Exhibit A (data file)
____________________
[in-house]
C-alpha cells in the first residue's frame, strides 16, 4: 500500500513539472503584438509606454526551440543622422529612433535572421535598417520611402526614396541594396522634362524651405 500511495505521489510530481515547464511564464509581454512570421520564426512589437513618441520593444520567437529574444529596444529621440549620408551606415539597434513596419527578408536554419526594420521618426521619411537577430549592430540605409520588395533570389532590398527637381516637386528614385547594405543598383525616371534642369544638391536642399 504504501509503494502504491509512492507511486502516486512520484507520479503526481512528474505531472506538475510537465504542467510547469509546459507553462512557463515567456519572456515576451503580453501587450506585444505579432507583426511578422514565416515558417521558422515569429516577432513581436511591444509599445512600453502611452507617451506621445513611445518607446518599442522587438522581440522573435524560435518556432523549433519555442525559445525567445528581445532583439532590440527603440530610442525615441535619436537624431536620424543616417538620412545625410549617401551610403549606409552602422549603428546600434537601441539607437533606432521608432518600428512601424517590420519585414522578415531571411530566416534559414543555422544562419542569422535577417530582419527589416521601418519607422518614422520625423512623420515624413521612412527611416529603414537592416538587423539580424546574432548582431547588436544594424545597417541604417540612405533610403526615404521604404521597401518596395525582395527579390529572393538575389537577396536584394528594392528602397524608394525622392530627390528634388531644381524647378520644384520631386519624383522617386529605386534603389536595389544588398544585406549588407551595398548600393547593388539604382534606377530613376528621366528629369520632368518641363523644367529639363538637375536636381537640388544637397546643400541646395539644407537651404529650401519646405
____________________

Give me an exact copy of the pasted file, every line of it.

[in-house]
C-alpha cells in the first residue's frame, strides 16, 4: 500500500513539472503584438509606454526551440543622422529612433535572421535598417520611402526614396541594396522634362524651405 500511495505521489510530481515547464511564464509581454512570421520564426512589437513618441520593444520567437529574444529596444529621440549620408551606415539597434513596419527578408536554419526594420521618426521619411537577430549592430540605409520588395533570389532590398527637381516637386528614385547594405543598383525616371534642369544638391536642399 504504501509503494502504491509512492507511486502516486512520484507520479503526481512528474505531472506538475510537465504542467510547469509546459507553462512557463515567456519572456515576451503580453501587450506585444505579432507583426511578422514565416515558417521558422515569429516577432513581436511591444509599445512600453502611452507617451506621445513611445518607446518599442522587438522581440522573435524560435518556432523549433519555442525559445525567445528581445532583439532590440527603440530610442525615441535619436537624431536620424543616417538620412545625410549617401551610403549606409552602422549603428546600434537601441539607437533606432521608432518600428512601424517590420519585414522578415531571411530566416534559414543555422544562419542569422535577417530582419527589416521601418519607422518614422520625423512623420515624413521612412527611416529603414537592416538587423539580424546574432548582431547588436544594424545597417541604417540612405533610403526615404521604404521597401518596395525582395527579390529572393538575389537577396536584394528594392528602397524608394525622392530627390528634388531644381524647378520644384520631386519624383522617386529605386534603389536595389544588398544585406549588407551595398548600393547593388539604382534606377530613376528621366528629369520632368518641363523644367529639363538637375536636381537640388544637397546643400541646395539644407537651404529650401519646405